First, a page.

Prior to 2020, the jury was out with me on whether bitcoin could be successful. As mentioned above, the durability of it was a big question mark because the government could make it illegal as they once did for gold. But I figured if they ever tried to do that again with gold, it would be pretty easy to see when to sell the gold because hardly anyone owns it these days. The same would go for bitcoin… if it ever truly became a threat to the government, they would make it illegal. The difference is, governments and central banks are net buyers of gold even though they publicly ridicule it as a “barbarous relic.” None of them own bitcoin. But I thought… if Bitcoin really catches on, maybe people would rise up against the government if they truly didn’t want to be screwed over by the worthlessness of the dollar anymore.
Seeing how the entire world rolled over with the cerveza sickness and let the governments of the world rule over them with ridiculous shutdowns and removed their freedom… I think the government will easily shut down bitcoin’s viability if it ever truly caught on as digital gold. They’re biding their time with it, but eventually will kill it if it ever becomes a real threat.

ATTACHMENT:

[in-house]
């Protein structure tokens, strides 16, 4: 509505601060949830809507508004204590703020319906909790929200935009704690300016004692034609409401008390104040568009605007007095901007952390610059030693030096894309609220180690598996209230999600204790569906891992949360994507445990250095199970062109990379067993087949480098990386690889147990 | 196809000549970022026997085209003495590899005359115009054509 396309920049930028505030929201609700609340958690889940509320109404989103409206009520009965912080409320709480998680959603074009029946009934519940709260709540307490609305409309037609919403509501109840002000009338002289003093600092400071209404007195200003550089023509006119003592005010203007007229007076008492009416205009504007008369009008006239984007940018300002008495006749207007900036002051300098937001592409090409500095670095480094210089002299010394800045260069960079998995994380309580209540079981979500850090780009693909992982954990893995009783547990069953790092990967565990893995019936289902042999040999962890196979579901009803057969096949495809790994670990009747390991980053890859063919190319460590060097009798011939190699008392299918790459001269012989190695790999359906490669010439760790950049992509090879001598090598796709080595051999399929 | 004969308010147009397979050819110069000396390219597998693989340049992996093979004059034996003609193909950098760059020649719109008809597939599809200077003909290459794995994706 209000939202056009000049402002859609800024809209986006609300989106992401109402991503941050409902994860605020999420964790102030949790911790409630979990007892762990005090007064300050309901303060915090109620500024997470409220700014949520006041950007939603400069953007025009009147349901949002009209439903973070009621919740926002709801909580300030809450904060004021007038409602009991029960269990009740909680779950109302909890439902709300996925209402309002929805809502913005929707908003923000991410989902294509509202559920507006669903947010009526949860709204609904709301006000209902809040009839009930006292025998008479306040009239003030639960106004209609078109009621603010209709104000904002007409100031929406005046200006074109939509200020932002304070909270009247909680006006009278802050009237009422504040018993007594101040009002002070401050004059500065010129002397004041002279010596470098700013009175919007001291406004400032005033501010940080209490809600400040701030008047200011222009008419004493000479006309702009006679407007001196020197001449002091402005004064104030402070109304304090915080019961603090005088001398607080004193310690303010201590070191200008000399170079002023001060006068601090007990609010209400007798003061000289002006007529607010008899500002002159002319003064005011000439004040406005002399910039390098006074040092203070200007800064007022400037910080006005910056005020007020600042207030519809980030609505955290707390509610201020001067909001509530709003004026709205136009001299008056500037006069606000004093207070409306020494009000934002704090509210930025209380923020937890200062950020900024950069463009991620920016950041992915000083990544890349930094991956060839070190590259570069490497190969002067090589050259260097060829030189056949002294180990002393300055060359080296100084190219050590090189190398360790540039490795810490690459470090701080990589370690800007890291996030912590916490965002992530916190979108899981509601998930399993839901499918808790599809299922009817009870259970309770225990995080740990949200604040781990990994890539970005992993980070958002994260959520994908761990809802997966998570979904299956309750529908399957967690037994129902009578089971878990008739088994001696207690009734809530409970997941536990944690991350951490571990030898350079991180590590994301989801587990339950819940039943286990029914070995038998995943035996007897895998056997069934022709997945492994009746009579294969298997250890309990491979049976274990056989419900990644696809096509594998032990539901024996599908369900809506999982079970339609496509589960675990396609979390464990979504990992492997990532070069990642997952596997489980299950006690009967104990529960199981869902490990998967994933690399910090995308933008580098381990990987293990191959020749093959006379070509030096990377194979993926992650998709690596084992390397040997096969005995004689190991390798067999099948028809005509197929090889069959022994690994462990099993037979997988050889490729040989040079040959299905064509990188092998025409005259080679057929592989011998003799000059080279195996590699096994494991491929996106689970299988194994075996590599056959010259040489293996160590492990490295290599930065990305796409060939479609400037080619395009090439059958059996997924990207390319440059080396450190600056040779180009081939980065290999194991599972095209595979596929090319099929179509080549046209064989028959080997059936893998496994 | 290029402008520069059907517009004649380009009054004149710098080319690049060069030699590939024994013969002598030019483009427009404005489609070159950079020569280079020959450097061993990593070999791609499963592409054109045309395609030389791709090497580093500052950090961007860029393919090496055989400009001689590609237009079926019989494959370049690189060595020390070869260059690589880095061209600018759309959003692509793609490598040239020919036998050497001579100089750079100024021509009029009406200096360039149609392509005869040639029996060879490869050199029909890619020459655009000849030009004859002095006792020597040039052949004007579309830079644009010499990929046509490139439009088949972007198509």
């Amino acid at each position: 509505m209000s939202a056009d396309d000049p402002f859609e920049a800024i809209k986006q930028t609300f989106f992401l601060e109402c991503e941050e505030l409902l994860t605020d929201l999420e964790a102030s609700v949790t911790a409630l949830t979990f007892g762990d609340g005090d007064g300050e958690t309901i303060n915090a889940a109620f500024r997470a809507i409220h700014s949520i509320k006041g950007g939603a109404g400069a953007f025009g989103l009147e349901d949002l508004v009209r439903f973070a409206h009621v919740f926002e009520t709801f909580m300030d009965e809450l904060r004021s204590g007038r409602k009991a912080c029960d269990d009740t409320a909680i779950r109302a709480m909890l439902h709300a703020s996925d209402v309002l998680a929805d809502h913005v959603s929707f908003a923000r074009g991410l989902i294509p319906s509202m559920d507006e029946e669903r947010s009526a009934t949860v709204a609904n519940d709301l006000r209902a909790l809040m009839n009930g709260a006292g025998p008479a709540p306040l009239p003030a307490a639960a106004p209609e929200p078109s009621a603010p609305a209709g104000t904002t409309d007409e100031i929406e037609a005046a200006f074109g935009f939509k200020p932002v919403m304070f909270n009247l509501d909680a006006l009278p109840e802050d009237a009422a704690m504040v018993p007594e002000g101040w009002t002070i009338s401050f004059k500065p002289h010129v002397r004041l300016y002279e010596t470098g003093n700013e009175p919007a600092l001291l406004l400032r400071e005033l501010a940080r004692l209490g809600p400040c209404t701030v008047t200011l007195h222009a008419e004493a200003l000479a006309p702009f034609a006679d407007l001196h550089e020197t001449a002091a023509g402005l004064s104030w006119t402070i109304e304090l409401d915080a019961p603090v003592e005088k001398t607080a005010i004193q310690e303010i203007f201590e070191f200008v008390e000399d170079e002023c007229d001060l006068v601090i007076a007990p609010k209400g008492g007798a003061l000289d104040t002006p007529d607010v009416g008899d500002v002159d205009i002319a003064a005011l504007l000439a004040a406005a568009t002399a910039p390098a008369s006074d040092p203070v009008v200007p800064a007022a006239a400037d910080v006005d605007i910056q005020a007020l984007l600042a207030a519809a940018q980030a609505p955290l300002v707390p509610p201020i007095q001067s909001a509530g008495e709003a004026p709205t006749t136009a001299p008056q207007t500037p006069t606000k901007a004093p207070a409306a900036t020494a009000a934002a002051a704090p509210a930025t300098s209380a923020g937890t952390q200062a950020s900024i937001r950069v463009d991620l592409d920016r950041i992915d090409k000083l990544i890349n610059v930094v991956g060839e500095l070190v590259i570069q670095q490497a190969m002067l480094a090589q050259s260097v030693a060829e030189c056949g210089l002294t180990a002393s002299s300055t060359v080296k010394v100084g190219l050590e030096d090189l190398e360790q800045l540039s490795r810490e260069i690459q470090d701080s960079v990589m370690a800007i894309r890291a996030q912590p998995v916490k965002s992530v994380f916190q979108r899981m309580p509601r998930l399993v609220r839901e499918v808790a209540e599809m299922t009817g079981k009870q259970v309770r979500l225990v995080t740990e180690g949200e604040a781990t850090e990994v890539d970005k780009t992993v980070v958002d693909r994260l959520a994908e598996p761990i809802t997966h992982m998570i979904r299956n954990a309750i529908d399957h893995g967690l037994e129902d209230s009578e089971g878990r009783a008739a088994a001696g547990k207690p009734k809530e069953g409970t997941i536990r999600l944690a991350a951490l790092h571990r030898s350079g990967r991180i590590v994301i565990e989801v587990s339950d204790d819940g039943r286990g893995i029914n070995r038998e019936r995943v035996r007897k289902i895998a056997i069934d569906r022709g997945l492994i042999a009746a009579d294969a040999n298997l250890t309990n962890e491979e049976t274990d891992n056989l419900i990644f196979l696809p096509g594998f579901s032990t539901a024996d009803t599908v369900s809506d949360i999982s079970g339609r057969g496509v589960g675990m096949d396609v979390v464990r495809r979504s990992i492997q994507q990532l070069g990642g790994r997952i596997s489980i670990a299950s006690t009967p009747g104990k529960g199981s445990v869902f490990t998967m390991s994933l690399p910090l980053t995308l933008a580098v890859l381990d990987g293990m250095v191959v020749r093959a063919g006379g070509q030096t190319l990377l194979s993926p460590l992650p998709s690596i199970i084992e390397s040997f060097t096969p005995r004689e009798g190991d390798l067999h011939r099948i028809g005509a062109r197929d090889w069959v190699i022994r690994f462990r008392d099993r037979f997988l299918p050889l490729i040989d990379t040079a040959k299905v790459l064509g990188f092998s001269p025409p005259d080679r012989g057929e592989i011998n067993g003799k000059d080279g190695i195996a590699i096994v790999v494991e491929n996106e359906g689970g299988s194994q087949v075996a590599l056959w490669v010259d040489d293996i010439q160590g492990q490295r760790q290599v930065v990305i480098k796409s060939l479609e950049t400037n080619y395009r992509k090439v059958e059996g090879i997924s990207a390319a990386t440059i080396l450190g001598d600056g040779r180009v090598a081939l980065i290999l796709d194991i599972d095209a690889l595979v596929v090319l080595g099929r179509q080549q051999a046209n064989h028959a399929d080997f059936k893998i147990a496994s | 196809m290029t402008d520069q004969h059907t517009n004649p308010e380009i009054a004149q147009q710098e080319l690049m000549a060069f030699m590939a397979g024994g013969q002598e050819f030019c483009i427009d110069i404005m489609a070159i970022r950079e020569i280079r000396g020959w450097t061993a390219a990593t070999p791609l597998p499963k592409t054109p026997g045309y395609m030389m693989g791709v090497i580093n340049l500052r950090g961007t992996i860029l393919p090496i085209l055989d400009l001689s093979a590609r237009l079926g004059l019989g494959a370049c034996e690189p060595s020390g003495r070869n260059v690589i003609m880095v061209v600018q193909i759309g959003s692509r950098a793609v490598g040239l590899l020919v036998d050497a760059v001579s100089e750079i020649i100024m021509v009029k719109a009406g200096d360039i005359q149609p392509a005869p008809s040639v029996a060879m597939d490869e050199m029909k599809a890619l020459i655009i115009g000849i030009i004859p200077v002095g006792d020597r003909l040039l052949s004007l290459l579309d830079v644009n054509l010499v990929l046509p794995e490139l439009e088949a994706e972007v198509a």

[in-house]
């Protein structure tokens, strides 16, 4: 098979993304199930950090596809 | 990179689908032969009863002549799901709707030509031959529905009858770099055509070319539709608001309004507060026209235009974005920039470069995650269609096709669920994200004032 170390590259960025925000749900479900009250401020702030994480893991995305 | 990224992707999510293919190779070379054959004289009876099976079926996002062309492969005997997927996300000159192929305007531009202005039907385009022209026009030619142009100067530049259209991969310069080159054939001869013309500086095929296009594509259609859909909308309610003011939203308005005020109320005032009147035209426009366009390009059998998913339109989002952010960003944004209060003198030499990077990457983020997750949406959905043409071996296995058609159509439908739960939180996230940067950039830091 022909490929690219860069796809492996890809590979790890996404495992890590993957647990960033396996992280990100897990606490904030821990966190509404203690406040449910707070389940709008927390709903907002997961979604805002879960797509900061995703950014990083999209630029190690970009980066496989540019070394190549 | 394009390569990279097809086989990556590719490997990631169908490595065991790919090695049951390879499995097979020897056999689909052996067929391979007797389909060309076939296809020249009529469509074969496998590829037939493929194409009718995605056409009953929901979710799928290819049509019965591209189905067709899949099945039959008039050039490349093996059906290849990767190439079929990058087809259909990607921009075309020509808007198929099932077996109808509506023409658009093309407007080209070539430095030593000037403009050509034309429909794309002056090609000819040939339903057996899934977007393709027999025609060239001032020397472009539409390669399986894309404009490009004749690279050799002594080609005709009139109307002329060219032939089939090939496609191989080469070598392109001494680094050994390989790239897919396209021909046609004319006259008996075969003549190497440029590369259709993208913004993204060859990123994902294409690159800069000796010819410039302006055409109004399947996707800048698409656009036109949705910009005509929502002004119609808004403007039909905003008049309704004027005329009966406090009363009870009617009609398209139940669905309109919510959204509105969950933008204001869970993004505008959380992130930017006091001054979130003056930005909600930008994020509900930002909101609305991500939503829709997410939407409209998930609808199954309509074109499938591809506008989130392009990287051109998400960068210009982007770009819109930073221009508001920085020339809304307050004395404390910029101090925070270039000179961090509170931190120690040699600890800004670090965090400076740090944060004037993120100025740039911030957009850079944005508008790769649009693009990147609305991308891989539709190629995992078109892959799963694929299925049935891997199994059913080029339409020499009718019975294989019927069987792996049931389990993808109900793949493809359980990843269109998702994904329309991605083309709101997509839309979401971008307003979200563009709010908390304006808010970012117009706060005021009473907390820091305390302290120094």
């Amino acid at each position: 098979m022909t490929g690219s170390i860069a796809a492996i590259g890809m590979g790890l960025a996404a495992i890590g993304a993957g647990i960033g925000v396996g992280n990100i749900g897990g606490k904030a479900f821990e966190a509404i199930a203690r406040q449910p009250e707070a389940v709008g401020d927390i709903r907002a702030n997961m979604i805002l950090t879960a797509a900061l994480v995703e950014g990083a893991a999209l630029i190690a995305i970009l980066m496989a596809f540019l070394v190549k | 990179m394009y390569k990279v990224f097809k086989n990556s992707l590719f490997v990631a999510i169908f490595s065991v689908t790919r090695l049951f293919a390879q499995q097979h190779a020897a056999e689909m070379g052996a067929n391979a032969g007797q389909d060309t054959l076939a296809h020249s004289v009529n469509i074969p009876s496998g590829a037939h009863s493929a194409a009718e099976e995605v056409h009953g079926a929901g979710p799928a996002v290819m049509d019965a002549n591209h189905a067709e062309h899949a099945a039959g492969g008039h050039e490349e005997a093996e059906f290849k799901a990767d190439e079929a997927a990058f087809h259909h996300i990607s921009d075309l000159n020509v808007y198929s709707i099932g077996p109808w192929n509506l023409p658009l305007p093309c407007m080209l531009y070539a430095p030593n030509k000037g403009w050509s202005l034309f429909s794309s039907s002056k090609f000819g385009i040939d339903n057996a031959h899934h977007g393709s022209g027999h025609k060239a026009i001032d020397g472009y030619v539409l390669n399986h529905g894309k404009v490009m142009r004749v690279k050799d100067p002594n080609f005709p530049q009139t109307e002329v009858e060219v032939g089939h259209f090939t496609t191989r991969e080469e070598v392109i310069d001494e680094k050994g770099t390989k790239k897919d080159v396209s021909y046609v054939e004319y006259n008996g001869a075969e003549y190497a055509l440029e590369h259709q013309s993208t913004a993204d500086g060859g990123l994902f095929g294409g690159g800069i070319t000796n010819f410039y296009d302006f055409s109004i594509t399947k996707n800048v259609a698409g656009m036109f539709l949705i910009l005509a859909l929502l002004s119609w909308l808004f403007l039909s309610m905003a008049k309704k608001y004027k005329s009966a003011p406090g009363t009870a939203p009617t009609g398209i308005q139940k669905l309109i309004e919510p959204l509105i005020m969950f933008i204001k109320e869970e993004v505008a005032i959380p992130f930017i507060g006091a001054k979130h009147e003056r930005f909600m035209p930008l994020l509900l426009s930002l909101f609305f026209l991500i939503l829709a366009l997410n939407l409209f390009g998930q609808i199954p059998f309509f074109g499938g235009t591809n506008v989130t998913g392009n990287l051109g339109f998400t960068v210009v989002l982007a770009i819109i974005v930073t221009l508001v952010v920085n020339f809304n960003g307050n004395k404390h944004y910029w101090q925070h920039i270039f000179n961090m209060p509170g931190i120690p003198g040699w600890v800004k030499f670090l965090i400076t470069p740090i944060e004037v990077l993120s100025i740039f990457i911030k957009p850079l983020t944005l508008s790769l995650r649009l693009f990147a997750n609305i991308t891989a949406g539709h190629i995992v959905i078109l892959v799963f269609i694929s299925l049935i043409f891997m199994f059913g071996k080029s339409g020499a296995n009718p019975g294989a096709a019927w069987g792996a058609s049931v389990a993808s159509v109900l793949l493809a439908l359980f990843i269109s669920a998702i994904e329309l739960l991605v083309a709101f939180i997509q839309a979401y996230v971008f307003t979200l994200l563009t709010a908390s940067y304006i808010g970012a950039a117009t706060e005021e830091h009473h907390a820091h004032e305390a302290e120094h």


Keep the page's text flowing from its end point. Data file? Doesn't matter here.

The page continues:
Gold could easily be put on blockchain technology and have some sort of gold backed digital payment system. We have in fact had several attempts at making gold digital. And each time it began to pick up steam, the government over regulated it to make it completely unviable. Gold Money is an example of a company that had a good system where all you needed was $25 to open an account. But the over regulation made it impossible for them to keep it open to the average person, which killed its viability to go mainstream.
Another argument for Bitcoin is that there is no known owner of it, where the thousand other cryptos do. No one controls Bitcoin which is a huge benefit over other cryptos. But does that mean no one else could make a replica? No. There are lots of hackers and kids who do this kind of stuff for fun. And maybe someone else will come along and create one that operates much more efficiently with all the better run cryptos to model from. Bitcoin is extremely clunky compared to newer cryptos that have taken its initial concept and made it much more efficient. So while the only advantage to Bitcoin over others is that no one controls it… to say that no one else will ever do the same thing is a naive statement. There are a lot of Satoshi Nakamoto’s out there.
I’ll continue to keep my eye on it over time, but for me, the only true store of wealth that has stood the test of time is gold and silver. And I’m still keeping an open mind to Bitcoin or other cryptos… I hope Bitcoin does succeed because a non-government controlled currency would be an amazing world to live in. So while gold still wins by checking all the boxes above, I just wouldn’t throw my hard earned money at Bitcoin right now. Maybe some play money to gamble with, but definitely not any substantial portion of my wealth.